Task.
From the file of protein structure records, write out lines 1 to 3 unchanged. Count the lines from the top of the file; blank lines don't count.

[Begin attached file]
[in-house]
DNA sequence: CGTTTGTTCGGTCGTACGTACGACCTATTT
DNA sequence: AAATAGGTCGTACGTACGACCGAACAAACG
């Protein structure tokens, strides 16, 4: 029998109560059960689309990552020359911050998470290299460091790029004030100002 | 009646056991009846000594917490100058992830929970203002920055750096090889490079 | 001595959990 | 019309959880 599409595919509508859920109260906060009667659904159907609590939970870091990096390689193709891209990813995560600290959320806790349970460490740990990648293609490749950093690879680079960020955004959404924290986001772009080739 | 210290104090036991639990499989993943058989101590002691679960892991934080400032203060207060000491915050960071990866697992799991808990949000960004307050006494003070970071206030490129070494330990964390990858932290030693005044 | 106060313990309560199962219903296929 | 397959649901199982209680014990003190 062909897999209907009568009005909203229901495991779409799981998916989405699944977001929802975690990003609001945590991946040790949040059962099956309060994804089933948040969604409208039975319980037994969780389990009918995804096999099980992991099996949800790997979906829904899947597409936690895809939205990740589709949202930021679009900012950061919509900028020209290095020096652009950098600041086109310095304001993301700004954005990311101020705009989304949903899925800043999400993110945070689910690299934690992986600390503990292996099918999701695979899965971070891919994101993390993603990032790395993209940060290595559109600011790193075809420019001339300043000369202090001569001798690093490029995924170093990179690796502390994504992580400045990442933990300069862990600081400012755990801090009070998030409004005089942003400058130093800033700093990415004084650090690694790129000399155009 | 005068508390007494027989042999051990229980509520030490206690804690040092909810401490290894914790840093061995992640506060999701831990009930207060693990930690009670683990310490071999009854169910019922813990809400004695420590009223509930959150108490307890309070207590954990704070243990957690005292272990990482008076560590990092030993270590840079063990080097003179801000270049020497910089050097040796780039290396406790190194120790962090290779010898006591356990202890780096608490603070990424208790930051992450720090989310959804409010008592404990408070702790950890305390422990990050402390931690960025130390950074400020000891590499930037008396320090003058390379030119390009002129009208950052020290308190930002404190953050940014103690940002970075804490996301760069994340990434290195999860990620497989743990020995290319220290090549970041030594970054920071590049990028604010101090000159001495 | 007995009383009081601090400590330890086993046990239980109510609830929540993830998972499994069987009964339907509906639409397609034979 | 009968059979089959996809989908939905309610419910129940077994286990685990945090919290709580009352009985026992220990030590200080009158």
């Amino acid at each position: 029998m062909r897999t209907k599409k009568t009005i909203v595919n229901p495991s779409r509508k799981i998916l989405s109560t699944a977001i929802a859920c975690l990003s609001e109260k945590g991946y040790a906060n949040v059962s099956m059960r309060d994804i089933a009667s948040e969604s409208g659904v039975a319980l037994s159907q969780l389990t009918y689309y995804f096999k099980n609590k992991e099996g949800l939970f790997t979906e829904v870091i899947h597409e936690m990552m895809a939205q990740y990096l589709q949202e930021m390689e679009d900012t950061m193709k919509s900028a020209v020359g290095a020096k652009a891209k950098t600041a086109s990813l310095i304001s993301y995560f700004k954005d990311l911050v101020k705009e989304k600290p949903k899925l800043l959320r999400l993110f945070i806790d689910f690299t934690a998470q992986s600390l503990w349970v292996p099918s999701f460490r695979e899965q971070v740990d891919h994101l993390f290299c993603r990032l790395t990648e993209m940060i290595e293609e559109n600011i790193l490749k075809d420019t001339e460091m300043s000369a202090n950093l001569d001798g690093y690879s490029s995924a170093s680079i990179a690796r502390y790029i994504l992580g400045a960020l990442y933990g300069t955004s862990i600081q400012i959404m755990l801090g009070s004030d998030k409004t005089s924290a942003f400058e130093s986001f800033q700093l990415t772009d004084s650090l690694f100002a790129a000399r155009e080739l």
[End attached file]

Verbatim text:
[in-house]
DNA sequence: CGTTTGTTCGGTCGTACGTACGACCTATTT
DNA sequence: AAATAGGTCGTACGTACGACCGAACAAACG